27 July 2015 – Shelf Life – the growth of African supermarkets and the urban poor

There is an article in the UK’s Financial Times (July 25, written by Andrew England) about the growth and impact of supermarkets in Africa. It provides a good contrast between pristine supermarket shelves where middle-class customers shop for an array of goods that stretch from Swiss chocolate to nappies, rice and sacks of maize meal, to the scene outside where young men sell tomatoes and onions for five kwacha a kilo (approximately 40 pence in the UK) and women sit on the tarmac selling avocados and dried kapenta fish (a type of sardine). He notes, ‘it is, in miniature, a scene typical of the street-side bustle that has long been the African shopping experience.’

Andrew Young writes about Lusaka, Zambia where the supermarket phenomenon is growing but notes this is also a trend in many other African countries. He talks to supermarket shoppers who rarely go to the huge open-air market, consider the supermarket a symbol of development and who ‘don’t want to go backwards’. Other say that the ability to shop in the malls is an indication of status and if you do shop on the street, you don’t want others to know about it. Young  also talks to retailers  from Pick n Pay and Shoprite  who are up-beat about  growth potential in African markets but also notes how poor transportation and bureaucracy and corruption at border crossings leads to shortages – and panic buying by consumers.

Perhaps Andrew Young’s most telling comment is when he returns to the informal street markets where the vast majority of Africans continue to shop and don’t have the money to shop in supermarkets. He quotes Richard Brasher, a former chief executive of Tesco’s UK operations and now running Pick n Pay, “I can go from the most sophisticated first-world feel to a century back in the space of 50 miles. Half my customers go to bed at night not having eaten enough and some go to bed probably having eaten too much.’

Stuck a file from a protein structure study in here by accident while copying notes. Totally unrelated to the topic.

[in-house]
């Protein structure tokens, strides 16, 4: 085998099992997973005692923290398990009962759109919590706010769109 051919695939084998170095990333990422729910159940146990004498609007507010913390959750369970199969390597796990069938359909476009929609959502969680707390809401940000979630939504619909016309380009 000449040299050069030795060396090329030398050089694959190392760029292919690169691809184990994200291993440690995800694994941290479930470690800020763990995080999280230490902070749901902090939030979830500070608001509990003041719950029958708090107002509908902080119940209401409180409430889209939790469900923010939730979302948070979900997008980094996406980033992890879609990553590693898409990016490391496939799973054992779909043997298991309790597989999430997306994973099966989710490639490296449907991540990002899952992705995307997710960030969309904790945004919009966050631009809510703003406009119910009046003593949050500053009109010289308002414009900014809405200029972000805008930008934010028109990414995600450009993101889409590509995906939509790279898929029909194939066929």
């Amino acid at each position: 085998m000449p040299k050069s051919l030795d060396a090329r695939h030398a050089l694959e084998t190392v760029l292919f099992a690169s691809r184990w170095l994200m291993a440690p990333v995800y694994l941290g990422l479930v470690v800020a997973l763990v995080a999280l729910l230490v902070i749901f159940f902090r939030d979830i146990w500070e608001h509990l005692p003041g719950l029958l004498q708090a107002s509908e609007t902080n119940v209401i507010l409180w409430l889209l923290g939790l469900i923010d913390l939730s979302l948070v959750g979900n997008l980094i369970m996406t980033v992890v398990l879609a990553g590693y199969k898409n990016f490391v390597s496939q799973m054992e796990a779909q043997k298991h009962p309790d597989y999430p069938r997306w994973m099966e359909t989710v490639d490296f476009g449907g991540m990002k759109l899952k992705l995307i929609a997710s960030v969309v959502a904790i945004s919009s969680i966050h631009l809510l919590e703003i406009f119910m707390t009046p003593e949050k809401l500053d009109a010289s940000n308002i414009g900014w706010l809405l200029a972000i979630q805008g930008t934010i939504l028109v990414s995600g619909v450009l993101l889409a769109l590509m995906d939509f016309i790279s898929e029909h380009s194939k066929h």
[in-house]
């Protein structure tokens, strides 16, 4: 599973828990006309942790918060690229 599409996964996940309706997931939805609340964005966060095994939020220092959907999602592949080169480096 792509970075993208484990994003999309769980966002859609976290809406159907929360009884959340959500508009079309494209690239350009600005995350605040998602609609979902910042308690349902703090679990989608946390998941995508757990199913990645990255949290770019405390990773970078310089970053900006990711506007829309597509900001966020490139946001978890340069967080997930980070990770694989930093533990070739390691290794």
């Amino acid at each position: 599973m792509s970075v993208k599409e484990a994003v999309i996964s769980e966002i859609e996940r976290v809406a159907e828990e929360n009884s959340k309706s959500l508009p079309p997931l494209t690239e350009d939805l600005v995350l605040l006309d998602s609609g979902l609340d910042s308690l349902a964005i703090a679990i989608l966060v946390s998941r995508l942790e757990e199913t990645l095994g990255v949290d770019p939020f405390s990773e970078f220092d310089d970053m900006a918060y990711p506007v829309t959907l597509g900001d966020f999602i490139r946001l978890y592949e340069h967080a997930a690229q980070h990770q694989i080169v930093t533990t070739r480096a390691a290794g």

The article graphically demonstrates the tension between traditional and modernized food systems in Africa with the  growth of supermarkets and shopping malls servicing the growing middle class and a youthful, urbanizing population – but with the vast majority left outside on the pavement, struggling to make a living.  It also underlines issues previously raised in this blog. The first touches on the impact on traditional diets where rising per capita incomes and urbanization increases middle-class Africans’ consumption of meat and dairy (see 3 July 2015). The second is about the affect on diets of those on low-incomes and living in poverty as informal food traders and the informal food economy comes under threat from city policies to move  traders out of inner cities (see the case of Cape Town, South Africa – 6 May 2015).

Given all the known problems associated with large-scale food production and distribution one has to question how the growth of supermarkets will feed the urban poor and undernourished.  Traditional food systems must be supported to counter inequalities in food distribution and provide affordable access to fresh food for the majority.


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